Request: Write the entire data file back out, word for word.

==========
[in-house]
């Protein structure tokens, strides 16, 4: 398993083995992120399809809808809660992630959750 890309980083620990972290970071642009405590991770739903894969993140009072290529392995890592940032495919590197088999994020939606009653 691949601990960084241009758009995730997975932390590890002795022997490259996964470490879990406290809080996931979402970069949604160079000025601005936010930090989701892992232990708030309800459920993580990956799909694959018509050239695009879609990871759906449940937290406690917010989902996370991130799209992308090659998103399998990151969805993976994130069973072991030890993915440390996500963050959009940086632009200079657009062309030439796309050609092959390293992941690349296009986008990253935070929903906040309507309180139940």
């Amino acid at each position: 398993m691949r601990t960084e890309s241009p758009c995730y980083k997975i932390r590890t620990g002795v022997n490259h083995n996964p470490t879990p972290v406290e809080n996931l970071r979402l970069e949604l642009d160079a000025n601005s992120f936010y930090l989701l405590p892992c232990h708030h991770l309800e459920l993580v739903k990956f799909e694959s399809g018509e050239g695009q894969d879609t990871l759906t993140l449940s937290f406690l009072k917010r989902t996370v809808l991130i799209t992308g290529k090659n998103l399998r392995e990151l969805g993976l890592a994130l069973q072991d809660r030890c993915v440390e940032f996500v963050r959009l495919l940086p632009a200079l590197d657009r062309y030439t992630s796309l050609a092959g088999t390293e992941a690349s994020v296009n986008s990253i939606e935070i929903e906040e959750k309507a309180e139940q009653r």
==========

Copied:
[in-house]
């Protein structure tokens, strides 16, 4: 398993083995992120399809809808809660992630959750 890309980083620990972290970071642009405590991770739903894969993140009072290529392995890592940032495919590197088999994020939606009653 691949601990960084241009758009995730997975932390590890002795022997490259996964470490879990406290809080996931979402970069949604160079000025601005936010930090989701892992232990708030309800459920993580990956799909694959018509050239695009879609990871759906449940937290406690917010989902996370991130799209992308090659998103399998990151969805993976994130069973072991030890993915440390996500963050959009940086632009200079657009062309030439796309050609092959390293992941690349296009986008990253935070929903906040309507309180139940």
């Amino acid at each position: 398993m691949r601990t960084e890309s241009p758009c995730y980083k997975i932390r590890t620990g002795v022997n490259h083995n996964p470490t879990p972290v406290e809080n996931l970071r979402l970069e949604l642009d160079a000025n601005s992120f936010y930090l989701l405590p892992c232990h708030h991770l309800e459920l993580v739903k990956f799909e694959s399809g018509e050239g695009q894969d879609t990871l759906t993140l449940s937290f406690l009072k917010r989902t996370v809808l991130i799209t992308g290529k090659n998103l399998r392995e990151l969805g993976l890592a994130l069973q072991d809660r030890c993915v440390e940032f996500v963050r959009l495919l940086p632009a200079l590197d657009r062309y030439t992630s796309l050609a092959g088999t390293e992941a690349s994020v296009n986008s990253i939606e935070i929903e906040e959750k309507a309180e139940q009653r």